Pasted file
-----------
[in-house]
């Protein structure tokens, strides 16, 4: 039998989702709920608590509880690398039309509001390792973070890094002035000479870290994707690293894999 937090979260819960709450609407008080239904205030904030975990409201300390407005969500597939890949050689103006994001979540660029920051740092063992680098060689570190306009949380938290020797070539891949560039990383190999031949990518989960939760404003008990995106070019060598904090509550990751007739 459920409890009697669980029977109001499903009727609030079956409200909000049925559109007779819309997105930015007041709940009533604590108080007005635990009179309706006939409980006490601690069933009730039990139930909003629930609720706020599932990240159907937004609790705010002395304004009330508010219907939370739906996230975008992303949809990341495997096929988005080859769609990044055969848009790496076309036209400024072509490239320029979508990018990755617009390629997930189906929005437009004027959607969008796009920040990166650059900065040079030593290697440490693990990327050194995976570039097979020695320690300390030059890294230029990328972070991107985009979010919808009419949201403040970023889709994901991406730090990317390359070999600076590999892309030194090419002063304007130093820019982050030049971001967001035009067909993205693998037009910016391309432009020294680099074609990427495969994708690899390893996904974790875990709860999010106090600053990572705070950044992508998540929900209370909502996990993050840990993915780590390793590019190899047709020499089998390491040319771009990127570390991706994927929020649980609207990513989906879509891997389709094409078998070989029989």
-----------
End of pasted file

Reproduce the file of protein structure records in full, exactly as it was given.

[in-house]
């Protein structure tokens, strides 16, 4: 039998989702709920608590509880690398039309509001390792973070890094002035000479870290994707690293894999 937090979260819960709450609407008080239904205030904030975990409201300390407005969500597939890949050689103006994001979540660029920051740092063992680098060689570190306009949380938290020797070539891949560039990383190999031949990518989960939760404003008990995106070019060598904090509550990751007739 459920409890009697669980029977109001499903009727609030079956409200909000049925559109007779819309997105930015007041709940009533604590108080007005635990009179309706006939409980006490601690069933009730039990139930909003629930609720706020599932990240159907937004609790705010002395304004009330508010219907939370739906996230975008992303949809990341495997096929988005080859769609990044055969848009790496076309036209400024072509490239320029979508990018990755617009390629997930189906929005437009004027959607969008796009920040990166650059900065040079030593290697440490693990990327050194995976570039097979020695320690300390030059890294230029990328972070991107985009979010919808009419949201403040970023889709994901991406730090990317390359070999600076590999892309030194090419002063304007130093820019982050030049971001967001035009067909993205693998037009910016391309432009020294680099074609990427495969994708690899390893996904974790875990709860999010106090600053990572705070950044992508998540929900209370909502996990993050840990993915780590390793590019190899047709020499089998390491040319771009990127570390991706994927929020649980609207990513989906879509891997389709094409078998070989029989």